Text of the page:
Who is Arne Slot? The Dutchman leading the race to replace Klopp at Liverpool – and how he might transform the Reds


Despite the short nature of his tenure as a professional manager, Arne Slot has established himself as arguably the most impressive manager outside of the top five leagues, as well as someone more than worthy of the interest he is receiving from clubs such as Liverpool.

At his first coaching job, with Dutch minnows SC Cambuur, he took the club from 14th to 3rd as well as their best ever cup finish, beating giants Ajax and Utrecht en route to a semi-final, ultimately only losing to AZ Alkmaar on penalties, quite impressive for a second-division side.

Then, the former midfielder moved to AZ, where he averaged more points per game than any other coach in club history, as well as being level on points with a historically good Ajax team at the time of the 2020 season’s cancellation due to Covid.

His fantastic job in Alkmaar earned him a move to perennial Dutch titans Feyenoord, where he inherited a team that had finished a meek fifth in the Eredivisie. In his three seasons at Feyenoord, they have won the Eredivisie for the first time since 2016, won the cup, and reached a European final.

Feyenoord head coach Arne Slot celebrates with the TOTO KNVB Cup trophy after the Dutch TOTO KNVB Cup Final between Feyenoord and NEC Nijmegen at Stadion Feijenoord on April 21, 2024 in Rotterdam, Netherlands. (Photo by Rene Nijhuis/MB Media/Getty Images)

Slot is, tactics wise, a true student of the Dutch coaching school. His defences consist of a ball-playing goalkeeper and centre-backs, with modern wingbacks. At Feyenoord Rotterdam, the versatile right back Lutsharel Geertruida will either tuck in behind with the centre backs or join the midfield during build-up. The left sided Quilindschy Hartman plays higher up, progressing the ball through both runs and passes.

His midfield plays with a classic 6, 8, and 10. Feyenoord’s current 6, the remarkably impressive Mats Wieffer, operates like a vacuum cleaner defensively and a metronome offensively. The main ball-progressing duties lie with Quinten Timber, who will often dribble through the lines to advance play, while his 10, Calvin Stengs, is a creator. Slot’s strikers participate in build-up play, dropping deep to create. Overall, Feyenoord’s on-the-ball play is possession based and relatively slow.

Arne Slot’s Feynoord ball progression & combinations against PSV pic.twitter.com/6jdS7b2it8

— Alex (@yalexo_) April 24, 2024

Out of possession, Slot expects his players to press with a high amount of intensity. His Feyenoord teams have consistently been recognised as the fittest team in the Eredivisie, and they look to win the ball high up on the field.

However, Slot has shown an ability to innovate and change when it suits his players or the game-situation. When in need of a goal, Slot has consistently changed his system to accommodate two strikers, and he often starts defensive midfielder Ramiz Zerrouki to create a midfield three with Wieffer and Timber in games where Feyenoord needed to control possession. Although this seems like something all managers would do, the major critique of Erik ten Hag at Ajax was his insistence on playing the same group of players, regardless of game scenario and form.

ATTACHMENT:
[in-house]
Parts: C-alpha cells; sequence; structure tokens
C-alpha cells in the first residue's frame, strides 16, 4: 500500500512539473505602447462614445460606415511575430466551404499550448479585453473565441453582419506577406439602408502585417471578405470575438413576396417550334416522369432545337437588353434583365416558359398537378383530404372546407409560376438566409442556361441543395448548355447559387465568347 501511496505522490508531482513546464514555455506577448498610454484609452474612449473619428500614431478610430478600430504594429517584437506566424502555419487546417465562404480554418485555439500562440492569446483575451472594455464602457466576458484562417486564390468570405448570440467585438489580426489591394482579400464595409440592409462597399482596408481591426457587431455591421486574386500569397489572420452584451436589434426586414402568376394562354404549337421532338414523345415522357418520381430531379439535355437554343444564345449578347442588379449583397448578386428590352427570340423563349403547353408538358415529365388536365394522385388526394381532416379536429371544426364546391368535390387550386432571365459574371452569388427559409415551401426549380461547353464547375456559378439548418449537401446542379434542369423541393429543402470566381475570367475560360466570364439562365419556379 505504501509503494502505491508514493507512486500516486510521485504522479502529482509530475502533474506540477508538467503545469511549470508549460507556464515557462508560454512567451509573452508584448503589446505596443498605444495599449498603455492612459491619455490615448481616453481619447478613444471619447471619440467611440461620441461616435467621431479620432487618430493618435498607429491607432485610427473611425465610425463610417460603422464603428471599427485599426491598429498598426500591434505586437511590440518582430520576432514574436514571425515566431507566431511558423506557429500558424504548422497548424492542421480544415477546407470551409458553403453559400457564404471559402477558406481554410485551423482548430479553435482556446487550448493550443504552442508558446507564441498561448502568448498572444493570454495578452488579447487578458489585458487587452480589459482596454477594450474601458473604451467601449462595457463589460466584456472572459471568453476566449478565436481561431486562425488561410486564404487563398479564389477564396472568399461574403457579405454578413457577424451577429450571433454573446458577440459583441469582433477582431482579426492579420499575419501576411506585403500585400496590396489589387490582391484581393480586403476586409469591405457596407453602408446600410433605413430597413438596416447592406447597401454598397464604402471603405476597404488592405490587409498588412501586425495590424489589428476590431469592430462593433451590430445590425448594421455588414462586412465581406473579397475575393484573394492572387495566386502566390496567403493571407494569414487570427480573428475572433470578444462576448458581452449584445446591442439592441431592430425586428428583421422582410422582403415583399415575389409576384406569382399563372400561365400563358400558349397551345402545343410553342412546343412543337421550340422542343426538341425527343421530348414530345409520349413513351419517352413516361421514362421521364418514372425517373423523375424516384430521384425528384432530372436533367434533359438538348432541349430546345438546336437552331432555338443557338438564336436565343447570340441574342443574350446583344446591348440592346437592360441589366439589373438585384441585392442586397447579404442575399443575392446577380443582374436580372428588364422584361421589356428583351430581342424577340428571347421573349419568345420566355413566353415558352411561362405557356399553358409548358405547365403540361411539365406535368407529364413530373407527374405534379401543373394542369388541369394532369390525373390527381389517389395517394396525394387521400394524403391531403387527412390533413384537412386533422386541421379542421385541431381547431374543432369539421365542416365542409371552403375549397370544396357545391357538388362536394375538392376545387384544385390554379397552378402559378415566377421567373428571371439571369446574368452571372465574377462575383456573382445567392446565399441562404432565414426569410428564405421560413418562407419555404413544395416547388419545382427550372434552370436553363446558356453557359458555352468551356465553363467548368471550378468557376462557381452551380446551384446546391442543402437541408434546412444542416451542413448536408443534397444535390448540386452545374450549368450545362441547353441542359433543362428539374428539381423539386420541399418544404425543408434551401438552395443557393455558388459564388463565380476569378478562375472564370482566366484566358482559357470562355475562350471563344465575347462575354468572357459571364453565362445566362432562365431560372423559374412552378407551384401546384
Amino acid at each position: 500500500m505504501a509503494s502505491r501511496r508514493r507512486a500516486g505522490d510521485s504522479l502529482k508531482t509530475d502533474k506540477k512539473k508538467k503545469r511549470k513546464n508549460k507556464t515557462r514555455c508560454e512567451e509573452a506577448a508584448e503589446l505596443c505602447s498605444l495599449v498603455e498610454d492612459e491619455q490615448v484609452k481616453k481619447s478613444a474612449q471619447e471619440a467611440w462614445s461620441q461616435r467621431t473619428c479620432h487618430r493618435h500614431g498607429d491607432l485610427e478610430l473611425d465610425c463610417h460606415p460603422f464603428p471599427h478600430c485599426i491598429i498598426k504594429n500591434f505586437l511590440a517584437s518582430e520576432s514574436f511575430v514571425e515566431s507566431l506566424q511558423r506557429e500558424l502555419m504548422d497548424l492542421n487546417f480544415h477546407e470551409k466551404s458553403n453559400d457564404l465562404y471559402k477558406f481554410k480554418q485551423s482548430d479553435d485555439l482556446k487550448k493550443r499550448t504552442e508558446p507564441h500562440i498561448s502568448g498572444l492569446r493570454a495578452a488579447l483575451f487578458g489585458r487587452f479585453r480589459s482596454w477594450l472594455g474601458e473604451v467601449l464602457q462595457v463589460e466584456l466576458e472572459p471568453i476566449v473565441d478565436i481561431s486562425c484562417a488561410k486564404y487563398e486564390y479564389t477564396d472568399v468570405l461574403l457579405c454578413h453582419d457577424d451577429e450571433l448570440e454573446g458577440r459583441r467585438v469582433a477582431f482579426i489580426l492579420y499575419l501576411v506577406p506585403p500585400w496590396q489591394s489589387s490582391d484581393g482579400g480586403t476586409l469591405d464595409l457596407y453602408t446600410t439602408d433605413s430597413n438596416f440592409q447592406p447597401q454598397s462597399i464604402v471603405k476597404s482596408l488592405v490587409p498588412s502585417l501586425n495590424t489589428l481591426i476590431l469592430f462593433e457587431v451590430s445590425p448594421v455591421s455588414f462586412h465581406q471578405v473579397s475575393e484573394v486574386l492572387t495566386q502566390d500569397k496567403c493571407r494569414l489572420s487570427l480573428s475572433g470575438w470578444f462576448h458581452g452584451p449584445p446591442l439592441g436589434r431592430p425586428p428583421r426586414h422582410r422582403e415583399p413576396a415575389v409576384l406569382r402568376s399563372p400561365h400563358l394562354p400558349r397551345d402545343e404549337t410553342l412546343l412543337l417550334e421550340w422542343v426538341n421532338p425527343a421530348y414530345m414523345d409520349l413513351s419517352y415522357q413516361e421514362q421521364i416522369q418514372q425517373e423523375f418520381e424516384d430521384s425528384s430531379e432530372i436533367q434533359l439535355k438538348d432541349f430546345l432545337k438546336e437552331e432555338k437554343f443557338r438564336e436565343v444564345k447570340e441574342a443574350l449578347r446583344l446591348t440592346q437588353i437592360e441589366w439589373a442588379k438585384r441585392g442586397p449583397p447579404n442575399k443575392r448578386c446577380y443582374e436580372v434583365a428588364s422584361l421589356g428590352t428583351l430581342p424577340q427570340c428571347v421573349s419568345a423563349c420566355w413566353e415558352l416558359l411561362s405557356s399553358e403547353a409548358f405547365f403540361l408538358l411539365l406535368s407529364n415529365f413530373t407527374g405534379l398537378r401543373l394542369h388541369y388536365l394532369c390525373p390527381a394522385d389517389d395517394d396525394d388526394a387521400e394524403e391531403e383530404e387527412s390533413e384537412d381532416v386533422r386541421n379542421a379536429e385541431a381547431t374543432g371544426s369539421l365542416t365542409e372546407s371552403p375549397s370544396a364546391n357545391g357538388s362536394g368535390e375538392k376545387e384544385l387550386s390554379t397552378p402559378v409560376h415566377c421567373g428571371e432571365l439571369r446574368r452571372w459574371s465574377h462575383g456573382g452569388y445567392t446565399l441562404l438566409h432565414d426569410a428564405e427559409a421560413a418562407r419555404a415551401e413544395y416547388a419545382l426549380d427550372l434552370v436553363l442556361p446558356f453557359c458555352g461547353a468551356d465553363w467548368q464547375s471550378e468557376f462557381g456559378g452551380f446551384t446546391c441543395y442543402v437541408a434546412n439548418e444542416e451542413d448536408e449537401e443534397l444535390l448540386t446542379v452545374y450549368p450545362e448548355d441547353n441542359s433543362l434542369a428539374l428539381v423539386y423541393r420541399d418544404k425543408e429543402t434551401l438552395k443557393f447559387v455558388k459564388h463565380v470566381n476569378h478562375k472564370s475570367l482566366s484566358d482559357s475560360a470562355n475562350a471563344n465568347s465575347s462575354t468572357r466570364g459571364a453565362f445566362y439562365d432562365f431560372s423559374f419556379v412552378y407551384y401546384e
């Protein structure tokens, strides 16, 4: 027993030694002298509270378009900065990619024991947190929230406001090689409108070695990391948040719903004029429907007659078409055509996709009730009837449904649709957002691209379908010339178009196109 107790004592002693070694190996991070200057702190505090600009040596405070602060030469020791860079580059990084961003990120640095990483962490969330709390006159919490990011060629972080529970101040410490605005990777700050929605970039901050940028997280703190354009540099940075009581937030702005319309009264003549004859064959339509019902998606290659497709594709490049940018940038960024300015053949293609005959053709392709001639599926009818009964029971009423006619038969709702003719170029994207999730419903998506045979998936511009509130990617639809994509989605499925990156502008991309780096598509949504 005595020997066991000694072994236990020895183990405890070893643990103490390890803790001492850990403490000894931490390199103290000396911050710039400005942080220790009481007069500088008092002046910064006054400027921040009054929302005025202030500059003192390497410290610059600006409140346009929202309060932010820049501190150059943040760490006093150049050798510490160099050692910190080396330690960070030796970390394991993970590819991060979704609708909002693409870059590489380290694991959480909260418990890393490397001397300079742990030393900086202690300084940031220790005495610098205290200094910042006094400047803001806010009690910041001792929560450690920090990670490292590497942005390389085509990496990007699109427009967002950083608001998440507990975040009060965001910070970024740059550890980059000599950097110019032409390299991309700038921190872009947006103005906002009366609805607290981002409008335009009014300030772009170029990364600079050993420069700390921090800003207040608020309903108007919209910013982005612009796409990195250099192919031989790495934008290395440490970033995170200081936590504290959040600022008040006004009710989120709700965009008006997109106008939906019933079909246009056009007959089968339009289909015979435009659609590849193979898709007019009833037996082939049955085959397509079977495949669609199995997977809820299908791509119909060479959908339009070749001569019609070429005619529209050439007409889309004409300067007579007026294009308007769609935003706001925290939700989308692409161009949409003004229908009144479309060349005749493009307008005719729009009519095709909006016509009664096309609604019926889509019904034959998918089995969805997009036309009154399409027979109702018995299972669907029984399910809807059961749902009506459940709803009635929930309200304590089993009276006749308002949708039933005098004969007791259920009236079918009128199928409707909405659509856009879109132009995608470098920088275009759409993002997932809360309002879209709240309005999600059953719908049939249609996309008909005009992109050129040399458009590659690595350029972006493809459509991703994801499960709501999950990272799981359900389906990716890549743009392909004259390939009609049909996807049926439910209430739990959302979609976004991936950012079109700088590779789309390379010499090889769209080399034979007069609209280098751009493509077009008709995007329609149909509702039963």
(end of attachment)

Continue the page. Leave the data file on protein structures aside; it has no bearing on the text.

This brings us to a point of difference between Slot, ten Hag, and Peter Bosz, the two other coaches to go from the Eredivisie to major foreign clubs recently: his character. Ten Hag and Bosz have been accused of being stubborn and uncharismatic. While he is as shamelessly direct as any Dutch person worth their clogs, he feels more personable and adaptable than both ten Hag and Bosz.

Arne Slot all over my timeline. As you know, I’m a Feyenoord fan. Read the most ridiculous opinions, talking about (lack of) aura, baldness, etc.

Best manager I followed up close & if anyone has charisma/authority/aura, it’s him.

+ the football is..????pic.twitter.com/FmvUtWrdhJ

— Serbian Football Scout (@SerbFootyScout) April 23, 2024

As well as this, he has an ability to tap into the personality of his clubs to succeed. Rotterdam’s identity is one of a working-class city, that outworks and is less pretentious than their cousins in Amsterdam. At Feyenoord, he has made true Rotterdammers like Hartman, Malacia, Geertruida, and Bijlow, as well as hard workers and mentality monsters like Wieffer, Timber, Hancko, Trauner, and Gimenez the cornerstones of his team. These are players that represent what Feyenoord stands for.

Liverpool actually has a relatively similar identity to Feyenoord, both being working class, port-cities and I imagine there are a few players at Feyenoord who could interest Slot. Specifically, rock-solid Mats Wieffer, industrious Left Back Quilindschy Hartman, and the do-it-all Lutsharel Geertuida could be of interest. Slot’s former midfielder at AZ Teun Koopmeiners has also been previously linked with Liverpool.

I’d also imagine Slot makes signing a proper striker a priority, as he usually opts for a a classic centre forward rather than the rotating attackers Liverpool has operated with this season. Ajax phenom Brian Brobbey and all-round centre forward Joshua Zirkzee could be options, along with Sporting CP talisman Victor Gyökeres.

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